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On the reproductive spectrum between tournament species, in which males compete fiercely for reproductive privileges with females, and pair bond arrangements, in which a male and female will bond for life, humans are somewhat in the middle, according to neurobiologist Robert Sapolsky. Humans form pair bonds but there is the possibility of cheating or changing partners. The institution marking a male-female bond has generally been known as marriage, and in most societies, and during much of human history, marriages were arranged by parents and older relatives with the goal not being love but "economic stability and political alliances," according to anthropologists. During much of human history when men were the dominant sex in a system of patriarchy, women "connived to trade beauty and sex for affluence and status," according to columnist Maureen Dowd. Men dominated women; while men and women formed pair-bonds, wives were sometimes seen as a form of property serving the function of reproduction. Communities exerted pressure on people to form pair-bonds in places such as Europe; in China, according to sociologist Tang Can, society "demanded people get married before having a sexual relationship."
In the Middle Ages in Europe, weddings were seen as business arrangements between families, while romance was something that happened outside of marriage discreetly, such as covert meetings. The 12th-century book The Art of Courtly Love advised that "True love can have no place between husband and wife." Clandestine meetings were the precursors to today's dating, according to one writer in The Guardian. A few centuries ago, dating "evolved out of a courtship ritual where young women entertained gentleman callers, usually in the home, under the watchful eye of a chaperone." Since about 1700, however, according to professor David Christian of Macquarie University in Australia, a new worldwide movement described as the "empowerment of the individual" took hold, leading to the emancipation of women and the equality of individuals. Men and women became more equal politically, financially, socially in many nations. Women earned the right to vote and own property and equal treatment by the law; and these changes had profound impacts on the relations between men and women, including dating. Among young people, initially among the lower classes, whose homes were often not "suitable for entertaining", dating in public places became more prominent, with the sense that a couple would go out to a movie or dinner with the expectation that this might ultimately lead to a relationship "the capstone of which was marriage." Advice for women was to often "play hard to get." Traditional dating activities included entertainment or a meal, and happened in that portion of a person's life before marrying, between the teen-aged years and early thirties; in 1851 in Britain, the average age of people getting married was 24 and it stayed there, dipping slightly in the 1950s, before rising to the current age of 29.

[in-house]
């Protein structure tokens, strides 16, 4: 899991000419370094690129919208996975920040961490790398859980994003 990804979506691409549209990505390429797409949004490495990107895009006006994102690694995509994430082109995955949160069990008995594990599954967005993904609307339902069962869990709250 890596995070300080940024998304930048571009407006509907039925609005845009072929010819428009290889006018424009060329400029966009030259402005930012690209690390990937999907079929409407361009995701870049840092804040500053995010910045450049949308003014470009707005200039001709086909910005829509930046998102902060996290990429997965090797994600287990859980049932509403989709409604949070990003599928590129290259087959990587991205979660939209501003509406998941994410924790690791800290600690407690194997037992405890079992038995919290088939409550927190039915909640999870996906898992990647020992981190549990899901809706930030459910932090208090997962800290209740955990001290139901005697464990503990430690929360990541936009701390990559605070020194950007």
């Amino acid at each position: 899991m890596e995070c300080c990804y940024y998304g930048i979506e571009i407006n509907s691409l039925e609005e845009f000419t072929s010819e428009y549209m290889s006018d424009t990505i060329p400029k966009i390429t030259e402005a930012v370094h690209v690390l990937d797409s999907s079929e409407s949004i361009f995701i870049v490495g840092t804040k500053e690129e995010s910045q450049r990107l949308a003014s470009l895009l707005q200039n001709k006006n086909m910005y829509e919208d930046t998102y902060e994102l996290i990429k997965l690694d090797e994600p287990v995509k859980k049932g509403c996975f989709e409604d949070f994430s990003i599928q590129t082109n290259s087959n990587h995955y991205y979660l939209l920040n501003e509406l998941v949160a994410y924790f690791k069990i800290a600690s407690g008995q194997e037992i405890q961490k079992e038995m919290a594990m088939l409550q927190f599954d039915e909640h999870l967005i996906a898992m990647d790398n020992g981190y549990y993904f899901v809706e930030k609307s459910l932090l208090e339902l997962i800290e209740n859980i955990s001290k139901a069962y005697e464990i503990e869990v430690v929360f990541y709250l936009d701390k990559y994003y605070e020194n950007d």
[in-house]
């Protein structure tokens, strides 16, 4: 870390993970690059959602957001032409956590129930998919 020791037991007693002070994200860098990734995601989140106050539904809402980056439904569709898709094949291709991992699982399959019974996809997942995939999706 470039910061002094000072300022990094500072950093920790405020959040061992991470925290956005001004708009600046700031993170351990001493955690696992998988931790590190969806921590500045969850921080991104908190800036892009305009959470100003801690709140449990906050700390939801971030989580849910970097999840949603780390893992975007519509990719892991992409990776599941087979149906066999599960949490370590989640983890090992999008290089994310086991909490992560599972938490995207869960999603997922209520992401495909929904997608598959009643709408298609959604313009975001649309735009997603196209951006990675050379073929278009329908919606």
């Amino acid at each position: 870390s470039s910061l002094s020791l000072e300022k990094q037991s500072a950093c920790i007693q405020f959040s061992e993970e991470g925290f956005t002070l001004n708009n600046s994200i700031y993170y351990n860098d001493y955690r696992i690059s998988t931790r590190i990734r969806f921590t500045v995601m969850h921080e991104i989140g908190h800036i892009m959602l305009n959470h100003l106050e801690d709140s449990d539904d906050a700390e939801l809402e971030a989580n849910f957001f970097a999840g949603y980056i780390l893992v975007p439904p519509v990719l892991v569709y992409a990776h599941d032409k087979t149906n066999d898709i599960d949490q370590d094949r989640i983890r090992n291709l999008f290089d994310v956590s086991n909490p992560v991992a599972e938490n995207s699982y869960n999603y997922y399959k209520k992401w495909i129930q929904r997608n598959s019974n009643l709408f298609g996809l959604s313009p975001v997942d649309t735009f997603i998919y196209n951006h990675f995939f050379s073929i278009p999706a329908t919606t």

Technology has played a huge role in dating. The telephone enabled dates to be arranged without face-to-face contact; the automobile extended the range of dating as well as back-seat sexual exploration. In the mid twentieth century, the advent of birth control as well as safer procedures for abortion changed the equation considerably, and there was less pressure to marry as a means for satisfying sexual urges. New types of relationships formed; it was possible for people to live together without marrying and without having to deal with children. Today dates in Australia and elsewhere are arranged by text messaging.
Due to the wider availability of information about traditionally secretive issues, individuals became open about their interest in sexuality both in form of dating, language and dress. Alternative arrangements such as homosexuality became more accepted. In Britain, it used to be an unwritten duty for couples to introduce single people to each other by inviting them to parties and meals, but this practice happens less and less.In an informal survey by USA Today in 2010, 300 persons responded to an inquiry about how they met, and the results suggested that the Internet was becoming an increasingly important tool for arranging dates which is eroding, to some extent, the importance of family, neighbors, and co-workers. People are becoming increasingly mobile worldwide, and are less likely to find a permanent job and settle in one town but change jobs and towns with increasing frequency;
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